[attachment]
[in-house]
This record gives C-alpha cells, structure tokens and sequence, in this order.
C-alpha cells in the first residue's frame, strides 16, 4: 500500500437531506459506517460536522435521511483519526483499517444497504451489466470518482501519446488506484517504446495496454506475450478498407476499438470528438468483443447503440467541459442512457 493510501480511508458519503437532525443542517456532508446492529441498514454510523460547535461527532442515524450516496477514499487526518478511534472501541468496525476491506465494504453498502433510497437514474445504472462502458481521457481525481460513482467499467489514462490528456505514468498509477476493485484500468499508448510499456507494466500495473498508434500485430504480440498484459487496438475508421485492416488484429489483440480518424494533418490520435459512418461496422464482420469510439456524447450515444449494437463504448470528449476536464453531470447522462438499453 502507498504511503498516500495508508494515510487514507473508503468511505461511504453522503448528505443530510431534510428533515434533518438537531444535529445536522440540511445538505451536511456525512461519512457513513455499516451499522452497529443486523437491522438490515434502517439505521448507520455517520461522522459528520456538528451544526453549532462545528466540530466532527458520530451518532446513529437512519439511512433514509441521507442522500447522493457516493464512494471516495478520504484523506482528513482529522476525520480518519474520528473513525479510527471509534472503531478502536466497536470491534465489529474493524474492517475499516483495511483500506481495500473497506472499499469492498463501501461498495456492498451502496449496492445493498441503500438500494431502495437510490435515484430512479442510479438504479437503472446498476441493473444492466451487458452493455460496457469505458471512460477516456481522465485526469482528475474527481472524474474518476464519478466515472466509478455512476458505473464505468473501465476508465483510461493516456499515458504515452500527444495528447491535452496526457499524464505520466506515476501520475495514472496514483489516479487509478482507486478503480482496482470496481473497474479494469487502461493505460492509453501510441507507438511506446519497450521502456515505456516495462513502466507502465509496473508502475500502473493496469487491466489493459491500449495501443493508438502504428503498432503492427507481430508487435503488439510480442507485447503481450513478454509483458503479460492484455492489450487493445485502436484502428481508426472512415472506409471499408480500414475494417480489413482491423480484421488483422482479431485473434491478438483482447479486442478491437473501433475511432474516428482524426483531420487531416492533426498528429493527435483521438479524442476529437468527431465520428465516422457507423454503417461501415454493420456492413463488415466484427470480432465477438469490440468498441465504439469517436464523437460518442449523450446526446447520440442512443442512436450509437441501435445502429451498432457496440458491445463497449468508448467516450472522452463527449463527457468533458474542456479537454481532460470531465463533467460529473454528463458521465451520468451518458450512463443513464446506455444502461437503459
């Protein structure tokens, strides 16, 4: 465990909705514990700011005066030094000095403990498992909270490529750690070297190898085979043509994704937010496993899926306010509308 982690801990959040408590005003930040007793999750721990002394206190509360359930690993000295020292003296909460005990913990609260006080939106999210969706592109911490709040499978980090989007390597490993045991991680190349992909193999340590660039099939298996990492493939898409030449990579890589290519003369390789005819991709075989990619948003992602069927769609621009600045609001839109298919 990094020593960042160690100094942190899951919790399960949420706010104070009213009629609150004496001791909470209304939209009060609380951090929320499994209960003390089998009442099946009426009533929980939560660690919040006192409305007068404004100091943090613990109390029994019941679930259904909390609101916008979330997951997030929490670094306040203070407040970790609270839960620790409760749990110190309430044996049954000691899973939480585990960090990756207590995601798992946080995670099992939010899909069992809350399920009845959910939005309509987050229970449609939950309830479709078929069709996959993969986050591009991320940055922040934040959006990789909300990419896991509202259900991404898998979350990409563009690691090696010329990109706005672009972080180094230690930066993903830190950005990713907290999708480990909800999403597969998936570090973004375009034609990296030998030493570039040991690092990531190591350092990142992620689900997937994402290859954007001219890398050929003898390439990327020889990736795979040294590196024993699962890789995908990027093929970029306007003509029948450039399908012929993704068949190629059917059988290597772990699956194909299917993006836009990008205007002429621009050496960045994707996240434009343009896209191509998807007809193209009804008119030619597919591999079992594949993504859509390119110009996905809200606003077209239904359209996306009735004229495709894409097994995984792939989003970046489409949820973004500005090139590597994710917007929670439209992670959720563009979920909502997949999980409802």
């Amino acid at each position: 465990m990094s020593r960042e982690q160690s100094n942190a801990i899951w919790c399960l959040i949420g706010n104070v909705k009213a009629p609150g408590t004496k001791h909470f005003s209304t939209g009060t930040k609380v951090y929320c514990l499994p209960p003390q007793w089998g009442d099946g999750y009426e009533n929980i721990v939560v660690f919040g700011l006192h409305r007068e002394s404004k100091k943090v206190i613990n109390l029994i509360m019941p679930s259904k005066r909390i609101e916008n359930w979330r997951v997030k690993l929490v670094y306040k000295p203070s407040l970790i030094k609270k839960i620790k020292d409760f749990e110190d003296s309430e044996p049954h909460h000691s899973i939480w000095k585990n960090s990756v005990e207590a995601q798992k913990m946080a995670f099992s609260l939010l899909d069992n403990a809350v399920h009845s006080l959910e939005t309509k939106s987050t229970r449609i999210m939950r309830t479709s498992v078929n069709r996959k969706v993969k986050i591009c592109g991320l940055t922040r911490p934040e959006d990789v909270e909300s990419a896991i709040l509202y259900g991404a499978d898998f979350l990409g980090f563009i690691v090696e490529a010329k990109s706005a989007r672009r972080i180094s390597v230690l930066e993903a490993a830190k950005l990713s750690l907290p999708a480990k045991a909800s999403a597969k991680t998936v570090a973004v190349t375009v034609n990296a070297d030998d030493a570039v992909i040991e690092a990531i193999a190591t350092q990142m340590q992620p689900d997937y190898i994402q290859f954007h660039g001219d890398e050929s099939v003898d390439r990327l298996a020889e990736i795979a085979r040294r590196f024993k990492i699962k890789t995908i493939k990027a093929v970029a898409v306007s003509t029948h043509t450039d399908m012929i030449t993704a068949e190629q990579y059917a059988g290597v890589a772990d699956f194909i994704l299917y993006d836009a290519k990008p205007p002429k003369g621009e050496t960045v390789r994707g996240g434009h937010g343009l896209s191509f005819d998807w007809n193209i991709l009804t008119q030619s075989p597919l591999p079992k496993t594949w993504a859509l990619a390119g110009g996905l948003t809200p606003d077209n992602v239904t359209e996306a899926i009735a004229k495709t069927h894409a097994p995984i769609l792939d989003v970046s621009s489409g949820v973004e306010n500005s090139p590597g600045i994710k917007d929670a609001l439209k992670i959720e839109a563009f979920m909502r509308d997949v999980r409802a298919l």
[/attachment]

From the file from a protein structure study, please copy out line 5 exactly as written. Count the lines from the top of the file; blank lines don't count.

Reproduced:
């Amino acid at each position: 465990m990094s020593r960042e982690q160690s100094n942190a801990i899951w919790c399960l959040i949420g706010n104070v909705k009213a009629p609150g408590t004496k001791h909470f005003s209304t939209g009060t930040k609380v951090y929320c514990l499994p209960p003390q007793w089998g009442d099946g999750y009426e009533n929980i721990v939560v660690f919040g700011l006192h409305r007068e002394s404004k100091k943090v206190i613990n109390l029994i509360m019941p679930s259904k005066r909390i609101e916008n359930w979330r997951v997030k690993l929490v670094y306040k000295p203070s407040l970790i030094k609270k839960i620790k020292d409760f749990e110190d003296s309430e044996p049954h909460h000691s899973i939480w000095k585990n960090s990756v005990e207590a995601q798992k913990m946080a995670f099992s609260l939010l899909d069992n403990a809350v399920h009845s006080l959910e939005t309509k939106s987050t229970r449609i999210m939950r309830t479709s498992v078929n069709r996959k969706v993969k986050i591009c592109g991320l940055t922040r911490p934040e959006d990789v909270e909300s990419a896991i709040l509202y259900g991404a499978d898998f979350l990409g980090f563009i690691v090696e490529a010329k990109s706005a989007r672009r972080i180094s390597v230690l930066e993903a490993a830190k950005l990713s750690l907290p999708a480990k045991a909800s999403a597969k991680t998936v570090a973004v190349t375009v034609n990296a070297d030998d030493a570039v992909i040991e690092a990531i193999a190591t350092q990142m340590q992620p689900d997937y190898i994402q290859f954007h660039g001219d890398e050929s099939v003898d390439r990327l298996a020889e990736i795979a085979r040294r590196f024993k990492i699962k890789t995908i493939k990027a093929v970029a898409v306007s003509t029948h043509t450039d399908m012929i030449t993704a068949e190629q990579y059917a059988g290597v890589a772990d699956f194909i994704l299917y993006d836009a290519k990008p205007p002429k003369g621009e050496t960045v390789r994707g996240g434009h937010g343009l896209s191509f005819d998807w007809n193209i991709l009804t008119q030619s075989p597919l591999p079992k496993t594949w993504a859509l990619a390119g110009g996905l948003t809200p606003d077209n992602v239904t359209e996306a899926i009735a004229k495709t069927h894409a097994p995984i769609l792939d989003v970046s621009s489409g949820v973004e306010n500005s090139p590597g600045i994710k917007d929670a609001l439209k992670i959720e839109a563009f979920m909502r509308d997949v999980r409802a298919l």